What transpired was the beginning of a quasi-curse that endures today. Twirling T-Shirt Guy was just a preschooler when the ’98 Pack scored a dominant, but the 24-7 win in a game the Seminoles were favored by 25 points began an ongoing stretch in which NC State has eight wins over Florida State.
The date of the contest — Sept. 12 — plays an important part in shaping BCS narratives.
Florida State bounced back, running the table the rest of the way. Bobby Bowden’s Seminoles scored wins over four teams ranked in the final AP Top 25 of the regular season, making for a pretty strong BCS championship resume. Tennessee guaranteed itself one of the two title-game berths in Tempe on the strength of an undefeated record, an accomplishment no other BCS conference* program could match, but the Seminoles did a fine job building a case for the other bid.
Controversy can be gleaned in retrospect from similar resumes, however.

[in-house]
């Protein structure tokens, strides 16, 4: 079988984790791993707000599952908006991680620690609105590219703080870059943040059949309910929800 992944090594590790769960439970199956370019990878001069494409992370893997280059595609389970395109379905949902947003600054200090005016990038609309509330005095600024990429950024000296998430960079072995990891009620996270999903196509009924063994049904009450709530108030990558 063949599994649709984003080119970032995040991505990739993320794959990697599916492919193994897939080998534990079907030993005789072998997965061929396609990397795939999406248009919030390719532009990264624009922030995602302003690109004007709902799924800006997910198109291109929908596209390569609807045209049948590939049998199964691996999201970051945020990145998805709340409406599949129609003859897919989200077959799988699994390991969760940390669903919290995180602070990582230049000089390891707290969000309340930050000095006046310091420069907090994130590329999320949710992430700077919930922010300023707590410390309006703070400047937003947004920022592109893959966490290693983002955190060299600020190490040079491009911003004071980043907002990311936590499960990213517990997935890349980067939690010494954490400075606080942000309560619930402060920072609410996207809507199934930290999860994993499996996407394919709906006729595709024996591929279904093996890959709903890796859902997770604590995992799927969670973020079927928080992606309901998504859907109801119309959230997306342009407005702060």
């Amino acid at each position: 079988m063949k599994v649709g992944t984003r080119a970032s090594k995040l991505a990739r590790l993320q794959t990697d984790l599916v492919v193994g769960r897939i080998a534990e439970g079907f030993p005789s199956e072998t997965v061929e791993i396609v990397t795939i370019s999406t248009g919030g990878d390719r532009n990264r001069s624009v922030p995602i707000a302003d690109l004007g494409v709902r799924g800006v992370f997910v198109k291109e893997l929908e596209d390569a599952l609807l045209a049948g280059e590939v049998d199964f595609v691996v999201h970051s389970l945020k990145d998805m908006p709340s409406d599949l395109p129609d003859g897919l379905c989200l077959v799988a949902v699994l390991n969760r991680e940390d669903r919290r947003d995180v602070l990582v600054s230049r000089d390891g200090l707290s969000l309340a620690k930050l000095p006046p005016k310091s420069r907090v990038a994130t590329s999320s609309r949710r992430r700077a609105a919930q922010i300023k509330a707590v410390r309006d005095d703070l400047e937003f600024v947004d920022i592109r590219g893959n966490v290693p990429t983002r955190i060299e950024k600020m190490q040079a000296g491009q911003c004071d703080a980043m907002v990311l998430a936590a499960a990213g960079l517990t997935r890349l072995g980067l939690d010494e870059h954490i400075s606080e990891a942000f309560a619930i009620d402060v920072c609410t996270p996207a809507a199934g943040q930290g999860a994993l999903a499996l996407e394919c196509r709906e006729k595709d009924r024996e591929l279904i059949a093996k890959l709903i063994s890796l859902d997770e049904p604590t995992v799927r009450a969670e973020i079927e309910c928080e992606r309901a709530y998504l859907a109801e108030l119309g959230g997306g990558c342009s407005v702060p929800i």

Both Kansas State and UCLA finished with one loss and numerous wins over teams ranked in the final AP Top 25. The precedent the inaugural BCS set dictated that when a team lost mattered. Losses deep into the schedule impacted a portfolio more negatively — and both UCLA and K-State lost at the absolute latest point possible on the regular-season calendar.
Dec. 5, 1998 may very well be the most significant day in modern college football history. Three BCS conference teams began that Saturday undefeated. All were in action, with Tennessee State facing Mississippi State (seriously!) in the SEC Championship Game; Kansas State up against Texas A&M in the Big 12 Championship; and UCLA trekking across the country to play Miami in the Orange Bowl.